Boris Berman, whose playing has been described by the New York Times as displaying "...poetical refinement, intense musicality, and virtually limitless technical resources," was born in Moscow. He studied at the Moscow Tchaikovsky Conservatory with the distinguished pianist Lev Oborin and performed extensively throughout the Soviet Union including as guest soloist with the Moscow Philharmonic and the Moscow Chamber orchestras. After emigrating to Israel in 1973, he began performing internationally with the Royal Concertgebouw Orchestra, the Philharmonia (London), the Toronto Symphony, the Israel Philharmonic, the Detroit and Houston symphonies, and the Royal Scottish Orchestra, among others. He is the founding director of the Music Spectrum concert series in Israel and the Yale Music Spectrum series in the United States. He is the head of the piano department at the Yale School of Music and conducts master classes throughout the world. His recordings have been released on Philips, Deutsche Gramophon, and Melodia labels, among others.

The third and final concert in this autumn series is on Wednesday, November 3 featuring pianist Alan Gampel and his "Chopin 150th Anniversary Program." Gampel will be performing this same program at Alice Tully Hall, Lincoln Center on Sunday, November 7. "Velvety sound and virtuoso assurance" writes the New York Times about Gampel. "Lyricism-special even by Chopin's standards." The program, all Chopin pieces, includes Mazurka in A Minor, opus 17, no 4; Fantasia on Polish Airs, opus 13; Etudes Nos. 5, 3, 12, opus 10; Waltz in A-flat major, opus 69, no. 1; Scherzo, No. 2, B-flat minor, opus 31; Ballade, No. 3, A-flat major, opus 47; Polonaise, A-flat major, opus 53; Sonata, no. 3, B-minor, opus 58; and Mazurka, F minor, opus 68, no. 4. In addition to the performance at Lincoln Center, Gampel will be performing this concert in eighteen cities including Paris, France; Jerusalem; and Los Angeles, California.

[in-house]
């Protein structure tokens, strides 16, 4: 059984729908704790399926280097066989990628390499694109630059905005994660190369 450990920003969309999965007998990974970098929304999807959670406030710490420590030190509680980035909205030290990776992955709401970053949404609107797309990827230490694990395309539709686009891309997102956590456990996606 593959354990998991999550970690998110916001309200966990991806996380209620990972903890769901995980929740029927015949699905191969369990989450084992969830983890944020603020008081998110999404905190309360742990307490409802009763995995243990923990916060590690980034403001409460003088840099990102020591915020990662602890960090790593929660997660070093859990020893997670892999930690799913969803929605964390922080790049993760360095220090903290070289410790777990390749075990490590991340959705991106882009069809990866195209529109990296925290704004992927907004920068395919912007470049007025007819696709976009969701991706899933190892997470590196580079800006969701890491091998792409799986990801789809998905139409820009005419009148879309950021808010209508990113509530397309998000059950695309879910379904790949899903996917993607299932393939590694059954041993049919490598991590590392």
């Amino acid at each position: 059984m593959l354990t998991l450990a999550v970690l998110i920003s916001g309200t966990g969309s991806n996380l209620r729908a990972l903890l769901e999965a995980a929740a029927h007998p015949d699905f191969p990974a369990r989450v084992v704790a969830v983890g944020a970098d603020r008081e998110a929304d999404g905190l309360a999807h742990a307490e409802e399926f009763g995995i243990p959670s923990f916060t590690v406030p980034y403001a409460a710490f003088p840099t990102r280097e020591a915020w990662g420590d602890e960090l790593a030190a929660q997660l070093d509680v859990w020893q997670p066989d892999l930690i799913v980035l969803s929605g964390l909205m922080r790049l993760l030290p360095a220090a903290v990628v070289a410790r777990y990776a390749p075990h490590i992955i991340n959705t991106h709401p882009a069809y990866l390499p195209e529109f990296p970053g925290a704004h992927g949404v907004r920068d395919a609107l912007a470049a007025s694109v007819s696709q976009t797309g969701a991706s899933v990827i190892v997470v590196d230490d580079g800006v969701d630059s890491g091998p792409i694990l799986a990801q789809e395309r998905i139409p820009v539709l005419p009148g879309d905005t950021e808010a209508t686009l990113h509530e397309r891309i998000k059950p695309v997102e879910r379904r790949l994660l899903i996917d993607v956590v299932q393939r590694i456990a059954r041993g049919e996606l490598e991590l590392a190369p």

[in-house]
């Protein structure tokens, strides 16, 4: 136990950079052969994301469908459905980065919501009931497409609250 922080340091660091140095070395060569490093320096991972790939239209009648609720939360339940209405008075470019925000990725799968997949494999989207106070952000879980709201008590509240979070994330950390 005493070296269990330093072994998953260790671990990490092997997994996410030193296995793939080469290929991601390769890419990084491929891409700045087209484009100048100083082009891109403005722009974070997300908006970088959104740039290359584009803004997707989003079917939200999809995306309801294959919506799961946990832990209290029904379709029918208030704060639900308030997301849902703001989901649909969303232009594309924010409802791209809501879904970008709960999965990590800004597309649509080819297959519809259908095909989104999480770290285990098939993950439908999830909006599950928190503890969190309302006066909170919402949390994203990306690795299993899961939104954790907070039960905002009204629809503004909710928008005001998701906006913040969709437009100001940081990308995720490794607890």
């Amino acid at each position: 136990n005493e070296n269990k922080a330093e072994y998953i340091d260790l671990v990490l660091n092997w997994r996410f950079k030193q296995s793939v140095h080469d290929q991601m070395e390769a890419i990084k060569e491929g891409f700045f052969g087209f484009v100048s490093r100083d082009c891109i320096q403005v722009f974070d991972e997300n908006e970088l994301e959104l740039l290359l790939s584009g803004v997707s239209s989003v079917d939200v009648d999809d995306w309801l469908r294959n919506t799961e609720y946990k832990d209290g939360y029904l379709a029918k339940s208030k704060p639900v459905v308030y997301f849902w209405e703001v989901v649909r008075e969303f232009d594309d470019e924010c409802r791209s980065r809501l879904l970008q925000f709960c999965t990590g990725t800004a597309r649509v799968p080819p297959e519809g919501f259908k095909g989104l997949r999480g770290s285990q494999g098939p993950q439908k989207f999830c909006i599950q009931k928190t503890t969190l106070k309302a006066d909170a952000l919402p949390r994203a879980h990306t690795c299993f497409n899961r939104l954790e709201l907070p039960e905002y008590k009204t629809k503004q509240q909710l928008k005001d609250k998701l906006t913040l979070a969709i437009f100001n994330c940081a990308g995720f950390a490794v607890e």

Alan Gampel, grandson of legendary harpsichordist Wanda Landowska, made his debut at the age of seven at the Hollywood Bowl. Honored with the Presidential Scholars Award at the White House at age sixteen, he graduated from Stanford University at the age of nineteen. He received the top prize at the Naumburg Internal Piano Competition in New York. He also received the coveted Chopin Prize at the Artur Rubenstein International Piano Competition in Israel and was subsequently invited by Daniel Barenboim to play with the Chicago Symphony Orchestra. Gampel's other recent performances have included engagements with the Royal Philharmonic Orchestra, London; the Orchestre de Paris; and the Irish National Symphony. He has appeared in recital at London's Wigmore Hall; in Paris at the Theatre du Chatelet, Theatre des Champs-Elysees, the Auditorium du Louvre and Musee d'Orsay; in Rome at the Teatro Ghione, and in the United States at the Kennedy Center, Chicago's Ravinia Festival, and New York's Frick Collection Series. He has performed at Lincoln Center with the American Symphony Orchestra and at the Mostly Mozart Festival.

For further information call The Bard Center at 914-758-7425.

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This event was last updated on 03-02-2001